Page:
Frank Lavin, who was ambassador to Singapore from 2001 to 2005, suggested these expectations would be met given Biden’s track record as a “multilateralist” who “sees the ways the US connects with other countries to be key to US security and prosperity”.
“My assumption is he will begin his foreign policy outreach with consultations with friends and allies to take stock of their views and try to find a convergence of interest,” said Lavin, who also served as under secretary of commerce under George W. Bush.
Steven Okun, a Singapore-based senior adviser for the US trade consultancy McLarty Associates, said some governments would be curious as to the future of some of Trump’s unilateral approach to foreign policy – such as his muscular China policy – which “many countries find in their own national interest as well”.
“Over time, leaders will want to know how the United States can continue to challenge China where needed on the one hand, while engaging with them on areas of mutual interest without trade-offs on the other,” he said.
Shahriman Lockman, a fellow with Malaysia’s Institute of Strategic and International Studies, said there was little expectation for greater clarity on Biden’s Asia outlook in the coming days, given that other issues are seen as requiring immediate attention.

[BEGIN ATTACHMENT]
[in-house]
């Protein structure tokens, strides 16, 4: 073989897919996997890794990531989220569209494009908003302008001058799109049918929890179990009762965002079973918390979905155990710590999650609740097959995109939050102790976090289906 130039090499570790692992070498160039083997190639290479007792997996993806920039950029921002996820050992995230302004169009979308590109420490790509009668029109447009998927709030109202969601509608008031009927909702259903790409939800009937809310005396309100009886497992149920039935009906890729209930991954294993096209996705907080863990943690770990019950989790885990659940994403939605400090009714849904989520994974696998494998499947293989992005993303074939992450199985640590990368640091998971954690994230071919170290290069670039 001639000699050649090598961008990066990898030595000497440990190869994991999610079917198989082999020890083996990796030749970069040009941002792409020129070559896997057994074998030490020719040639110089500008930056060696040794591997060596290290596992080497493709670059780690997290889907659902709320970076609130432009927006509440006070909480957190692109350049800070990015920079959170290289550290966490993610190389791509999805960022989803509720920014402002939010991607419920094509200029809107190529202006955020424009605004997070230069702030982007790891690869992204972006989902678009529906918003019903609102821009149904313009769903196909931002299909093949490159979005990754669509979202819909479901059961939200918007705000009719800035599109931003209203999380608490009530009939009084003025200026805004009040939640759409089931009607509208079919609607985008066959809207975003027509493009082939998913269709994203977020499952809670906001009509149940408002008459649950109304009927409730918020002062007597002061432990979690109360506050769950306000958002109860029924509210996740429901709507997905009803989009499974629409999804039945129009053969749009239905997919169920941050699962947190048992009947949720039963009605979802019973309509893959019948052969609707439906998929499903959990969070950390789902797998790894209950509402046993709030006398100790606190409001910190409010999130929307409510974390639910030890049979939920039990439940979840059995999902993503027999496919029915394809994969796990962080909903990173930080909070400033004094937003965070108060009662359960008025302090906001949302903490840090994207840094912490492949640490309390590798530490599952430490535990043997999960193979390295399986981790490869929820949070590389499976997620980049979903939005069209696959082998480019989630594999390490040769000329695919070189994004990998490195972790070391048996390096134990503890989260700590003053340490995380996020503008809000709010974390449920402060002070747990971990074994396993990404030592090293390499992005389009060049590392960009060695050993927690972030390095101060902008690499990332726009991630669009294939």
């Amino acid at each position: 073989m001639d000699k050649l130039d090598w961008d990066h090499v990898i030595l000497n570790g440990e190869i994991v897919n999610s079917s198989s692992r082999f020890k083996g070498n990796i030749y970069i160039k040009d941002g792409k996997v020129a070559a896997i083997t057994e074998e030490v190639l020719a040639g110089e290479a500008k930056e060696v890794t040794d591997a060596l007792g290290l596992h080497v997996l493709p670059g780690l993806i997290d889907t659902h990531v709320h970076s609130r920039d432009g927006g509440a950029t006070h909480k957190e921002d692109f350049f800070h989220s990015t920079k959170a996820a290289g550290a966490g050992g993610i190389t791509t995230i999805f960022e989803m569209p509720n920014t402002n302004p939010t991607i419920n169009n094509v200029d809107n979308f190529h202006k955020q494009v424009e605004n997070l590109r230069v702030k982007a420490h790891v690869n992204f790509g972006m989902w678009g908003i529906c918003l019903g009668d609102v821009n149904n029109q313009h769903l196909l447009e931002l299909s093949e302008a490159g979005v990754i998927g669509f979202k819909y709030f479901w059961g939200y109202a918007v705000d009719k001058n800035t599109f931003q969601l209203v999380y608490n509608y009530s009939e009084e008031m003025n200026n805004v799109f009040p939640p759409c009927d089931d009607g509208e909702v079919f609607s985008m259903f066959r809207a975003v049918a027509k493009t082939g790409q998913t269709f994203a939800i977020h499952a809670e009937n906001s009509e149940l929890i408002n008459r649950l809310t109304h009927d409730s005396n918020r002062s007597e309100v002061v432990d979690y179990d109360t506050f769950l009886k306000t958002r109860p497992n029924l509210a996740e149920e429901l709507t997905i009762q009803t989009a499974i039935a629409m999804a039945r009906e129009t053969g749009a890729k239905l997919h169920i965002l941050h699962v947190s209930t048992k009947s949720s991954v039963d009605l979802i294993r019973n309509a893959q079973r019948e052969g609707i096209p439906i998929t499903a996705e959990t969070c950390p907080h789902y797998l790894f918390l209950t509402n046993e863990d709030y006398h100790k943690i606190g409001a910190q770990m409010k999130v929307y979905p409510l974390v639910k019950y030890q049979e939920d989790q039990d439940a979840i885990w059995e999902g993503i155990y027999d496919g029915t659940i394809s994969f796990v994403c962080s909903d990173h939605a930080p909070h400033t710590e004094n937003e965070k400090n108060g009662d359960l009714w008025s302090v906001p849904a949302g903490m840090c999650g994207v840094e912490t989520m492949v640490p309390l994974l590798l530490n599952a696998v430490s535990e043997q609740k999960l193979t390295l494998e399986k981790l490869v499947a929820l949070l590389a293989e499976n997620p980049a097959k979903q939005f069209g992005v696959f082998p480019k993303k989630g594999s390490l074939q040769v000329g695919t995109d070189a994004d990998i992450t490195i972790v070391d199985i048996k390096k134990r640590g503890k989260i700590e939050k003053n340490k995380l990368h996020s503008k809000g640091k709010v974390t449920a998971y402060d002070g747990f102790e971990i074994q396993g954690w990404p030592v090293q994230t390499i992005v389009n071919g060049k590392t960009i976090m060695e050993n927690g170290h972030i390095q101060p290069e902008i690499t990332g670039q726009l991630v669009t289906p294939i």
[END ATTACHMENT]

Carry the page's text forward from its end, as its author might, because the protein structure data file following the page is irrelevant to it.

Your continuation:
“The priority will be on domestic policies: possible candidates for positions in treasury and human and health services will be key,” he said.
As for the appointment of personnel, the Malaysian researcher is among Asian strategic thinkers hoping that Biden does not reappoint certain principals from the Obama era, including Susan Rice, who served as Obama’s national security adviser.
Rice, who was previously seen as in the running to be vice-president, was in August blasted by the respected former Singapore diplomat Bilahari Kausikan as “having “very little interest for Asia, no stomach for competition, and thinks of foreign policy as humanitarian intervention”.
“She was among those who thought that the US should de-emphasise competition to get China’s cooperation on climate change, which is a fundamental misunderstanding of the nature of international relations,” Bilahari had written on Facebook when reports surfaced that she was being considered as Biden’s running mate. “We will look back on Trump with nostalgia,” he said.
In a new Facebook post on Sunday afternoon, the ex-diplomat said it was a “bright spot” that Rice was “probably not going to be secretary of state”.
“She is a lightning rod for conservatives and if Biden wants to heal or mitigate the polarisation, as he says he does, he should not even seek to appoint her dog-catcher,” he wrote.
He said Biden had a “potentially excellent” defence, foreign policy and national security team, naming former Obama defence official Michèle Flournoy, ex-diplomats Antony Blinken and Nicholas Burns as well as Jake Sullivan, who briefly served as national security adviser to Biden when he was vice-president.
Said Shahriman: “Whatever it is, personnel is policy. If [Biden] is simply going to bring the Obama band back together, it would not bode well for Asia”.
This article was first published in Asia One . All contents and images are copyright to their respective owners and sources.